piggybankMoney is a part of our culture that can be highly sensitive. For instance, it’s impolite to ask someone how much they make in their job or the size of their retirement savings.

And yes, I know that the biblical reference is that the love of money is the root of all evil, but it seems we’ve decided that money itself is a demonic force.

Here’s the truth:  money, in whatever form, is just a tool. It doesn’t matter if it’s cash in your wallet, or digits in a bank account, or access to others’ capital.

Like any tool, it can be used for good or bad. But it was created with a useful purpose, and is most powerful when used with knowledge and clear intent. If it’s used without the right goal, it can do damage.

I’m so motivated by the rapidly growing number of businesses which understand this principle. I disagree with Milton Friedman who declared that “the social responsibility of business is to increase its profits.” More company leaders are discovering that they can elect to have a higher purpose, something which has inherent social value.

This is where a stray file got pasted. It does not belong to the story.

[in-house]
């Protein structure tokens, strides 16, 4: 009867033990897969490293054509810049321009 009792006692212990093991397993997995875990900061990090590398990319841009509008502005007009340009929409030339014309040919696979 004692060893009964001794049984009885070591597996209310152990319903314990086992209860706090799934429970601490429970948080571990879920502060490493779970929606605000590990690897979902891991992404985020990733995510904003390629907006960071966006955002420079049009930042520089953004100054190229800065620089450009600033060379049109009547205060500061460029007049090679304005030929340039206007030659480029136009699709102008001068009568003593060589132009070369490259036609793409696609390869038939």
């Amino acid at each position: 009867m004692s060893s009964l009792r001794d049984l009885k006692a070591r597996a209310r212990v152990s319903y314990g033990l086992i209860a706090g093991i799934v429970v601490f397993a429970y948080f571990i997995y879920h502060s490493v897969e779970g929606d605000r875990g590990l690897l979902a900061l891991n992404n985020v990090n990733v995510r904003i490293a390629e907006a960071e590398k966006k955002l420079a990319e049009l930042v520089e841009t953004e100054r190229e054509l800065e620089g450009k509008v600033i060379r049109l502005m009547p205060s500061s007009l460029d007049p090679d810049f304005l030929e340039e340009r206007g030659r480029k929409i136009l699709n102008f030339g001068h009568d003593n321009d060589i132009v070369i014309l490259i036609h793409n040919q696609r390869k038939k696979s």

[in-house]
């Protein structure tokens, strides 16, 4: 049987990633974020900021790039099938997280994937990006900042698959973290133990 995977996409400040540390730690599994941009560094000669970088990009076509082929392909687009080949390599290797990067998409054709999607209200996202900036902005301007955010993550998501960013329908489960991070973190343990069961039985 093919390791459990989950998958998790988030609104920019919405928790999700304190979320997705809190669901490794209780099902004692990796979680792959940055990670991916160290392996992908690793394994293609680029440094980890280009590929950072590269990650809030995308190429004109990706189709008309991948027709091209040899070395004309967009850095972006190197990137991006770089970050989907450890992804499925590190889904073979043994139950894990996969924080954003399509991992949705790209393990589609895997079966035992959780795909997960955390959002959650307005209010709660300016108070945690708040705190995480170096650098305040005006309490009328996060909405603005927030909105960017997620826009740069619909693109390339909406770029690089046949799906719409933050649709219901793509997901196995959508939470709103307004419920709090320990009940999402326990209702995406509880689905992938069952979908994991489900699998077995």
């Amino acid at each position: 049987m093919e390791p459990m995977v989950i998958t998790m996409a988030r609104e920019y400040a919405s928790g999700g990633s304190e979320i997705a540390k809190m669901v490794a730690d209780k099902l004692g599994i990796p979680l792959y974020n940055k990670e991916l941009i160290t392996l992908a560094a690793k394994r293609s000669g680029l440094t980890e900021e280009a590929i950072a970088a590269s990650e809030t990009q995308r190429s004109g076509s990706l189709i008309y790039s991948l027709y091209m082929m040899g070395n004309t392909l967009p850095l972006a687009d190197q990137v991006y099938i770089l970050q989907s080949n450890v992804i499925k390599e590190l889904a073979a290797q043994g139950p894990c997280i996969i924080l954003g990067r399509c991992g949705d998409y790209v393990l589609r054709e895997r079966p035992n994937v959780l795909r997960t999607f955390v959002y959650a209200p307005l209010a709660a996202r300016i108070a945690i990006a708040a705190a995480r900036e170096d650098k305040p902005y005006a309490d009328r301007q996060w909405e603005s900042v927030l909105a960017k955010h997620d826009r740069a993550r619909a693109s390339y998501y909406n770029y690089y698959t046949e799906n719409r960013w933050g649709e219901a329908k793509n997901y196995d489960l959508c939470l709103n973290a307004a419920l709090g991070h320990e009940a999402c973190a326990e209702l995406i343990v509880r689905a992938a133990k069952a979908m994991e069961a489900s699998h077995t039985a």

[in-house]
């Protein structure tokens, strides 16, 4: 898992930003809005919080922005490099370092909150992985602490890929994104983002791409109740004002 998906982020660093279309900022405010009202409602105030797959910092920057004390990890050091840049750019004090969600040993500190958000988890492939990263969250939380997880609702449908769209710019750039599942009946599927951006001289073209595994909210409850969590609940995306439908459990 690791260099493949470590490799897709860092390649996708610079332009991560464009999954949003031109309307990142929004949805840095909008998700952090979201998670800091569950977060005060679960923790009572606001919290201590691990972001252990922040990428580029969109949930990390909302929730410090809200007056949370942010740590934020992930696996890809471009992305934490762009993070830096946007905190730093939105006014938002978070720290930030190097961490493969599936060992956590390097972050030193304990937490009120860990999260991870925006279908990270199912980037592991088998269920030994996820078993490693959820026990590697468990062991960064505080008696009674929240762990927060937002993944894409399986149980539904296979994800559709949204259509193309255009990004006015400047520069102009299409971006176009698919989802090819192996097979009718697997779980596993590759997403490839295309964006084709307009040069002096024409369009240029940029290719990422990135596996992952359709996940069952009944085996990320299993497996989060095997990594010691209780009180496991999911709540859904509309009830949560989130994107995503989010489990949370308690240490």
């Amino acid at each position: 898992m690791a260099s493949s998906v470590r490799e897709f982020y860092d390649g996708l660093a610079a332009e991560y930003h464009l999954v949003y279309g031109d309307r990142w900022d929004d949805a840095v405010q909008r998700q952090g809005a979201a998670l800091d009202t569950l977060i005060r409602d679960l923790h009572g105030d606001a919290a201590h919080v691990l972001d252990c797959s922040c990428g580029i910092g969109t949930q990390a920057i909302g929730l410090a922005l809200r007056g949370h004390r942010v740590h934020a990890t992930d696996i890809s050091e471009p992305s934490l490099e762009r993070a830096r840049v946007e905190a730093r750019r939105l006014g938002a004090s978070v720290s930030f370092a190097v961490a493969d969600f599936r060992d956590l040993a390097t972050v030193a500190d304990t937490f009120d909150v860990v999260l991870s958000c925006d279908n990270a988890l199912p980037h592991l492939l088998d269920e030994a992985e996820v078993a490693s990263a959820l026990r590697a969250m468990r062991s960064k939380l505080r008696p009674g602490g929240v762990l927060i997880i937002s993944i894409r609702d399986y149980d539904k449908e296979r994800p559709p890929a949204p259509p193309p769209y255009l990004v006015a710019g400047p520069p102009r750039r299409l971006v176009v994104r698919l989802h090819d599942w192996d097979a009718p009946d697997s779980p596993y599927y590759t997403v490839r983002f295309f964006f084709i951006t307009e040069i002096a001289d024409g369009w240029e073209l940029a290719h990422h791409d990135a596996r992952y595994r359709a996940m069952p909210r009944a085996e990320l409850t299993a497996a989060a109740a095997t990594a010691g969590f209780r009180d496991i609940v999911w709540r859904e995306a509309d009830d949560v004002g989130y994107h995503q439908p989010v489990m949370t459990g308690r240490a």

Here’s an example: Greyston Bakery in New York has a mission to create thriving communities through the practice and promotion of Open Hiring™. They happen to make awesome brownies, but their mission is much broader – and has amazing impact on their community. Plus, they’re inspiring a whole new way of doing business.

That’s what it looks like to change the world. And a great example of the Conscious Capitalism movement.

They’re not a charity, and they’re only sustainable if they can make a product off the products they sell. So monetary measures are as crucial as any other business.

They’re just not the end goal.

This article was first published in InnovatioNews.